Document Type : Research Paper
Master student, Water Engineering and Management Department, Faculty of Agriculture, Tarbiat Modares University, Tehran, Iran.
Ph.D. Candidate, Water Engineering and Management Department, Faculty of Agriculture, Tarbiat Modares University, Tehran, Iran
Assistant Professor, Political Science Department, Faculty of Literature and Humanities, Hakim Sabzevari University, Sabzevar, Iran.
Assistant Professor, Water Engineering and Management Department, Faculty of Agriculture, Tarbiat Modares University, Tehran, Iran.
Associate Professor, Engineering Systems and Services Department, Faculty of Technology, Policy and Management, Delft University of Technology, Delft, The Netherlands.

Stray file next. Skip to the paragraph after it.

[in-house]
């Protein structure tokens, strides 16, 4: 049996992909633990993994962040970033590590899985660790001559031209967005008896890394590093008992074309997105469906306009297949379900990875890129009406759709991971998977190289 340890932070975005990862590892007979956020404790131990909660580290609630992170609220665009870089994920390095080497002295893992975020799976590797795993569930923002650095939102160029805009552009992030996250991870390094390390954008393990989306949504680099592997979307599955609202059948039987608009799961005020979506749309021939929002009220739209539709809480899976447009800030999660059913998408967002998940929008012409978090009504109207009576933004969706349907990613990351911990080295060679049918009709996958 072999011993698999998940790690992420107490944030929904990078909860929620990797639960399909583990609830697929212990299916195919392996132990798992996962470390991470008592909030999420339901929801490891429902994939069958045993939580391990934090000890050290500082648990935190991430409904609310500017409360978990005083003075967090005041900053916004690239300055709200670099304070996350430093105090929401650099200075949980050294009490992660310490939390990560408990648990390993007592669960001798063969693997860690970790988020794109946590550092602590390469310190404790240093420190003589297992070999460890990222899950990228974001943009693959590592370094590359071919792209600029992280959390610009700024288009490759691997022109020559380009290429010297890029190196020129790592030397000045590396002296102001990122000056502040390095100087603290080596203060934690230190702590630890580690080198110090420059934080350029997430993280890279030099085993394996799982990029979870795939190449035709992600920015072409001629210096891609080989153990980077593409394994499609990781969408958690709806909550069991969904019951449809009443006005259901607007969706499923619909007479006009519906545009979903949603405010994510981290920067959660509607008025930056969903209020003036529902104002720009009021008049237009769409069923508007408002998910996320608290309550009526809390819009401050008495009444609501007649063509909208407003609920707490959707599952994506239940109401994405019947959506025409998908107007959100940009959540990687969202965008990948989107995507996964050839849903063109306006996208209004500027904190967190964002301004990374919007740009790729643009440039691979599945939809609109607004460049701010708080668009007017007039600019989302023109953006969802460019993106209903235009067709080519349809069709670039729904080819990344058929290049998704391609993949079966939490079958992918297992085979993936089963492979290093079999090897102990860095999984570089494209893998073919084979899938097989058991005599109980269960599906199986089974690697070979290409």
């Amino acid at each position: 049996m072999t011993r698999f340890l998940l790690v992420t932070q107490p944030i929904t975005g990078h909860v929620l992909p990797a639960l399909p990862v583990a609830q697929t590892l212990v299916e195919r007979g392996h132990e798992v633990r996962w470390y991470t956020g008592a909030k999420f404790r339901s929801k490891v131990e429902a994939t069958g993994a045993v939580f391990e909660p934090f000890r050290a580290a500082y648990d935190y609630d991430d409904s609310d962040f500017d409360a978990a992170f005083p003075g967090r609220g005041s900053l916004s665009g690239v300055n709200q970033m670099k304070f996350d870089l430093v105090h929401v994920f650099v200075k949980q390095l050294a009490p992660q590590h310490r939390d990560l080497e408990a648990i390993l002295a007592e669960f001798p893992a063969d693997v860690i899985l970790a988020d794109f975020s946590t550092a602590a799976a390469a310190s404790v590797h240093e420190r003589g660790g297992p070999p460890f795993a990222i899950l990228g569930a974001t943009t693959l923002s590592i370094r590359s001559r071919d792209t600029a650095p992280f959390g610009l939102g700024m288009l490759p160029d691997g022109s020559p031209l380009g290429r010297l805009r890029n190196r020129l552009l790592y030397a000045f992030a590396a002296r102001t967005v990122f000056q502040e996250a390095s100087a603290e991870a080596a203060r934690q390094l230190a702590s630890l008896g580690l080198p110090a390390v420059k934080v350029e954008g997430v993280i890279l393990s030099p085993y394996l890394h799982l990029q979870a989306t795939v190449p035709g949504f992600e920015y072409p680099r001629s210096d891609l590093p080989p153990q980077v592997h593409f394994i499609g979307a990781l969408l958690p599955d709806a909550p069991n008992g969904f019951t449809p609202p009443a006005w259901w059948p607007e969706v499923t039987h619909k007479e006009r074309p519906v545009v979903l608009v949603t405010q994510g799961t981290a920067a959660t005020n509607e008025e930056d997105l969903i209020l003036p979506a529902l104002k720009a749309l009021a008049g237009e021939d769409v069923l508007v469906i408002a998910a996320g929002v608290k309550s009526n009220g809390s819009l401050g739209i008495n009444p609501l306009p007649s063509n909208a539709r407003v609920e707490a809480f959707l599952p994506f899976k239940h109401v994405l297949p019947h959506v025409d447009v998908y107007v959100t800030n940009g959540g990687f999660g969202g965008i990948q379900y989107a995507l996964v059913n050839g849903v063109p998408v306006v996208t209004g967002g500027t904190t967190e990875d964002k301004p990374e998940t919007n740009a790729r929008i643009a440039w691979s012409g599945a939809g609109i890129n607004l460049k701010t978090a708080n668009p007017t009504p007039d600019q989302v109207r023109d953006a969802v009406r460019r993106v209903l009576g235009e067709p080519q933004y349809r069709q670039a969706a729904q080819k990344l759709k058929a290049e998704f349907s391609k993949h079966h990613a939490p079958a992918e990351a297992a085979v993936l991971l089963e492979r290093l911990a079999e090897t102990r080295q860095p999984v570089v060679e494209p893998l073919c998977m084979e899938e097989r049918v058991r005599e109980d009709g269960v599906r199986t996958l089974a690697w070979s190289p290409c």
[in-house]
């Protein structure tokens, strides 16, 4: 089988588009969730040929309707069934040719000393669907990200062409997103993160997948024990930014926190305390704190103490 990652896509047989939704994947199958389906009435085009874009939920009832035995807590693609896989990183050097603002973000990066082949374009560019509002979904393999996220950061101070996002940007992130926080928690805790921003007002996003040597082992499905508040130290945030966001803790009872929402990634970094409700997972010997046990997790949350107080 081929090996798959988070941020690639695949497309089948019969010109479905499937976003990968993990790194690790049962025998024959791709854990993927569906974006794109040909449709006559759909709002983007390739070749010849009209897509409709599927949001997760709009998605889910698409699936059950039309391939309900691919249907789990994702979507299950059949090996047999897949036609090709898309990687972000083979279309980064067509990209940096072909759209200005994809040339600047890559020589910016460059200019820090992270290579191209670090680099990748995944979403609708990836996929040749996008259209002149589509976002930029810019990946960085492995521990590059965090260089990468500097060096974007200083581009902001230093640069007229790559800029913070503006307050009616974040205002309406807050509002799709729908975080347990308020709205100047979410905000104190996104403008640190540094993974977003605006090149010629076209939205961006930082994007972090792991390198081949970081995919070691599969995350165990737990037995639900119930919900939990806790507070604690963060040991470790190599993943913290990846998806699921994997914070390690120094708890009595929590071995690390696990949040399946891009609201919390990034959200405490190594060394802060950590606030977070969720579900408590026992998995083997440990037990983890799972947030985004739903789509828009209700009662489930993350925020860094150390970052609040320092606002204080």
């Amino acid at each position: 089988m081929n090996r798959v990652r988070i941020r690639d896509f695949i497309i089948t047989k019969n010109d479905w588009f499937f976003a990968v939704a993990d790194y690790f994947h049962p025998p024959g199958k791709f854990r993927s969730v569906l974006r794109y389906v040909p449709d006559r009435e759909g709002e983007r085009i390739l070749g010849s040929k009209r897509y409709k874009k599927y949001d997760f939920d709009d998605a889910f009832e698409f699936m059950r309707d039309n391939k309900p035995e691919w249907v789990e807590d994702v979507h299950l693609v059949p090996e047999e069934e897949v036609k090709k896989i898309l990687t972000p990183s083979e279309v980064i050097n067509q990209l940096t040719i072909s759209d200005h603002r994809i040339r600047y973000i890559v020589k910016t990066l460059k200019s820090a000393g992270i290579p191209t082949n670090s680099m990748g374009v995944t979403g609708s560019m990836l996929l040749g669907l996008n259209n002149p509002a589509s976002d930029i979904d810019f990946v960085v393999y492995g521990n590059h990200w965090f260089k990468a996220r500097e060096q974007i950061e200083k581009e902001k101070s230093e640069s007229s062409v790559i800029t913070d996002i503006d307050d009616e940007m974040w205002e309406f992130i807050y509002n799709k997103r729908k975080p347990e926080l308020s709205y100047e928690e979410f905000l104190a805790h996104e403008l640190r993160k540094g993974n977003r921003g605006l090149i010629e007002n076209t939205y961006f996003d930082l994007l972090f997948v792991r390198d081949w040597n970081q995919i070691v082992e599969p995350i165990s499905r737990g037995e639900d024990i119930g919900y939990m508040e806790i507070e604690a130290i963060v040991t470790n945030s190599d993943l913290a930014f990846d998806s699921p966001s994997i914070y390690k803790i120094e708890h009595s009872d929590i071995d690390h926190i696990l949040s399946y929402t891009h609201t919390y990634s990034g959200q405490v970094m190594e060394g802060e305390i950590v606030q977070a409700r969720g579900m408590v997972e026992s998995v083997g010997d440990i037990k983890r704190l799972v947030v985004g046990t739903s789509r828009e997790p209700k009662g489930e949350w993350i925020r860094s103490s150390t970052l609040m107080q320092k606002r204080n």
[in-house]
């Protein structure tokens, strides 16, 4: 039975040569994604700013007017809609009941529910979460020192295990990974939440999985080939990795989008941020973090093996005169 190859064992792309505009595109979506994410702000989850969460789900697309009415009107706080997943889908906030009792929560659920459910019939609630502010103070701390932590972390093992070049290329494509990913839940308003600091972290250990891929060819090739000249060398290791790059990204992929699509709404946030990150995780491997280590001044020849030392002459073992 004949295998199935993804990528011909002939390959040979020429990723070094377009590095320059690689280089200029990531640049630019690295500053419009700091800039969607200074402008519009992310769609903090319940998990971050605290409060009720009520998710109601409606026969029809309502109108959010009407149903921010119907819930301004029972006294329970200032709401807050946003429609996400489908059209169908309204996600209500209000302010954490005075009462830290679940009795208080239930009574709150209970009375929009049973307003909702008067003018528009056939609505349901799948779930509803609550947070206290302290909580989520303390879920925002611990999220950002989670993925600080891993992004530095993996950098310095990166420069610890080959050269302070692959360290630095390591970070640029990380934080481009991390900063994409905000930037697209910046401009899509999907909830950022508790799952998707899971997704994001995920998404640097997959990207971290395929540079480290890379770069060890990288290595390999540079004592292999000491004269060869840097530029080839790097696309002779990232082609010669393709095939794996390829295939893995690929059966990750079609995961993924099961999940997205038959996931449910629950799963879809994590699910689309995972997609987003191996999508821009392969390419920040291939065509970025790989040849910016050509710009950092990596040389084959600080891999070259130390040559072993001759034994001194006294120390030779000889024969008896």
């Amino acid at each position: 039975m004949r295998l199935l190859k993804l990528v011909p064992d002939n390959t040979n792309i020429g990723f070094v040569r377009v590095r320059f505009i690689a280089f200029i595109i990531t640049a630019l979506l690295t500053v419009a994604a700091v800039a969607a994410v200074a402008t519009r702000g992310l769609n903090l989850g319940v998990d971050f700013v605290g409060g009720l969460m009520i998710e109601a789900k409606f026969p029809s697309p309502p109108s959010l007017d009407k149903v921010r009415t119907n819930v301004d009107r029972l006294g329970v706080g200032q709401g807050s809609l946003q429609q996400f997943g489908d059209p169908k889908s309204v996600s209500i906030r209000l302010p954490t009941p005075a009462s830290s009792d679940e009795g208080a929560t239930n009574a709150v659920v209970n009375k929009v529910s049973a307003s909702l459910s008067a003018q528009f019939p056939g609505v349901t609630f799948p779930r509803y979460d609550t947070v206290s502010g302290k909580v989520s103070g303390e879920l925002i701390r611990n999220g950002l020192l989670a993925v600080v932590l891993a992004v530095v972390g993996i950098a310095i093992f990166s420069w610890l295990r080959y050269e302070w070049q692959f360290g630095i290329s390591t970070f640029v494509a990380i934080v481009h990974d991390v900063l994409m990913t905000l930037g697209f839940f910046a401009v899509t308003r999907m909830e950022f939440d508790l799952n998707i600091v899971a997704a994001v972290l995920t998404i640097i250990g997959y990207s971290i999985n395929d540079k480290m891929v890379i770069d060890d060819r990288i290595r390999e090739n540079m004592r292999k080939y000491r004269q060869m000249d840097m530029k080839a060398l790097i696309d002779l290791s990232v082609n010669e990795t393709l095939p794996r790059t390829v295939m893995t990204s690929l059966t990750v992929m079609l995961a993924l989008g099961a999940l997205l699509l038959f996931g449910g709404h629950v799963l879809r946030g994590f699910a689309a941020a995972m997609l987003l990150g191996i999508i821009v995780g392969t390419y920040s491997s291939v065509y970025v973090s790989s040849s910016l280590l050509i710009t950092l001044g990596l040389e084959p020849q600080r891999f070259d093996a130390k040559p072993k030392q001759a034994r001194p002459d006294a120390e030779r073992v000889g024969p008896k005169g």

The existence of multiple stakeholders with different interests, norms, goals, and values has made conflict an inseparable part of complex water systems. The destructive effects of conflict and undesired consequences on human-natural water resources systems have highlighted the need to recognize the appropriate approach to deal with water conflicts. Various methods and models have been applied in water conflict studies so far - such as optimization-simulation, game theory, water market, benefit-sharing, and interdependence. Although these models have been applied in several studies addressing subnational and transboundary river basin conflicts, the proposed solutions, strategies, and policies using these models have not led to effective dealing with water conflicts in many cases. Analysis and identification of the causes of inefficiency of conventional models in the water conflict studies led to the formation of the present study. The basic approaches of water conflict studies models are compared with the approaches in peace and conflict studies, and, in this regard, the degree of alignment of conventional methods in dealing with water conflicts with the developments in peace and conflict studies are investigated. The research hypothesis is that the lack of alignment of the principles of water conflict studies with recent developments in peace and conflict studies has led to fundamental weaknesses in conventional methods of dealing with water conflicts and failure to cooperate in river basins. Library resources and comparative analysis methods are used to test the research hypothesis.